Closing Highlights from SOCAP22
On the first day, we centered on embodiment and action; on the second day, we talked about what and who we see and don’t see. On the third day, we asked you to center on accountability, power, and capital. As we close the conference, we’re inviting you to embrace the messy complexity of holding all the themes in your consciousness at the same time, regardless of your mission or sector.
As we met for the final plenary of SOCAP22, Charney Robinson-Williams of ImpactPHL and Monique Aiken of Make Justice Normal reminded us that the work is complex, a journey, and in progress. To all the presenters, attendees, entrepreneurs, investors, and culturemakers who convened this week, we at SOCAP extend our gratitude — for being present and for committing to taking action. As content guide Darryl Ratcliff of Gossypian Investments challenged, “After this conference, how can we go back differently? … How do you take the moment and make it into a movement?”
Anne Price, President of Insight Center for Community Economic Development and co-author of “Centering Blackness: The Path to Economic Liberation for All” provided a first step: “Take a risk, take a chance, and be uncomfortable. We’re not going to see these changes without some level of discomfort. This work requires a sustained focus and effort and energy and knowing that you’re going to take two steps forward and one step back and it’s OK — that’s how liberation happens. That’s how movements move. There’s no straight course.”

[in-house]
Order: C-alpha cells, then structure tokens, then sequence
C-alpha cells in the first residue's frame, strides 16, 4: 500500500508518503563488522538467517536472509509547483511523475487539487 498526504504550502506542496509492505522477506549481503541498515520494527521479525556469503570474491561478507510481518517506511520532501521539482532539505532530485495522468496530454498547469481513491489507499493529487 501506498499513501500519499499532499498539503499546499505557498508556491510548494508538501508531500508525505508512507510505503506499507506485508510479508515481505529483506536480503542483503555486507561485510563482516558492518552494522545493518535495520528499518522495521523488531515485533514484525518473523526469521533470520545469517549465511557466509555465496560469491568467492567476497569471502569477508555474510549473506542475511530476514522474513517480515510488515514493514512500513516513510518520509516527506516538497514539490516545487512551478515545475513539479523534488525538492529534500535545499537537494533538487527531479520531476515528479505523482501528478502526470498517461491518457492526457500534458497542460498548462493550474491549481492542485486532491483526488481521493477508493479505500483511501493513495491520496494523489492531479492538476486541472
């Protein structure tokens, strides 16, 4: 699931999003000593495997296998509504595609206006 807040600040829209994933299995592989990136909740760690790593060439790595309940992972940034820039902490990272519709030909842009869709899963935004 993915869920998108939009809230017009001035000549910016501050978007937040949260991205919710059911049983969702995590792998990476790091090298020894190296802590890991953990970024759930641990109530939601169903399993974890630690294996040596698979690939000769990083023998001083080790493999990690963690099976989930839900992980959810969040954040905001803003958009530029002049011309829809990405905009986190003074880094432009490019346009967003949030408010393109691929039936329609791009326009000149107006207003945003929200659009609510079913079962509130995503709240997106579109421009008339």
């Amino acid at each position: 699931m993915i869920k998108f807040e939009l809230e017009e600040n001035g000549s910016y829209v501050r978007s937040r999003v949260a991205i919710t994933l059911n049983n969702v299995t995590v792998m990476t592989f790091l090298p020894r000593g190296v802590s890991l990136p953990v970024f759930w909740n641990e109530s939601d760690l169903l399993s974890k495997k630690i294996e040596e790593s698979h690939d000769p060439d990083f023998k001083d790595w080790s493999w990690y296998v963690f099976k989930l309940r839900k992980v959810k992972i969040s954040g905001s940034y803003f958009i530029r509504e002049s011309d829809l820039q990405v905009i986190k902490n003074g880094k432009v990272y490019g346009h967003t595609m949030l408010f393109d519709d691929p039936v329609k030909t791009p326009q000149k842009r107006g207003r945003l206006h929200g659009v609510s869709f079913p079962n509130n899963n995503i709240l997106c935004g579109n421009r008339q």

And, as Anne and Darryl concluded, reach out to new networks, those you aren’t currently working with, and remember, “People are more than their struggle, they’re more than tragedy. The energy right now is tapping into joy.”
As we look back at this week, we look forward to taking chances, sitting with discomfort, embracing messy complexities, and building from joy with all of you.
Notable Highlights from Day Four
This week’s social entrepreneurs. The SOCAP Entrepreneur Cohort took the stage for their pitch sessions on day four. You can learn more about each entrepreneur below and reach out to program coordinator Sarah Sterling ([email protected]) directly to be put in touch. Review this year’s entrepreneurs, organized by sector below:
- Economic Development
- Sustainable Agriculture & Climate Action
- Health & Wellness
- Ethical Fashion
- Financial Inclusion & Services
Earlier this week, we also heard pitches from the Cartier Women’s Initiative Fellows and Water and Climate-Smart Agriculture Entrepreneurs from the Miller Center for Social Entrepreneurship. We’d also like to extend a special thank you to our entrepreneur program facilitators.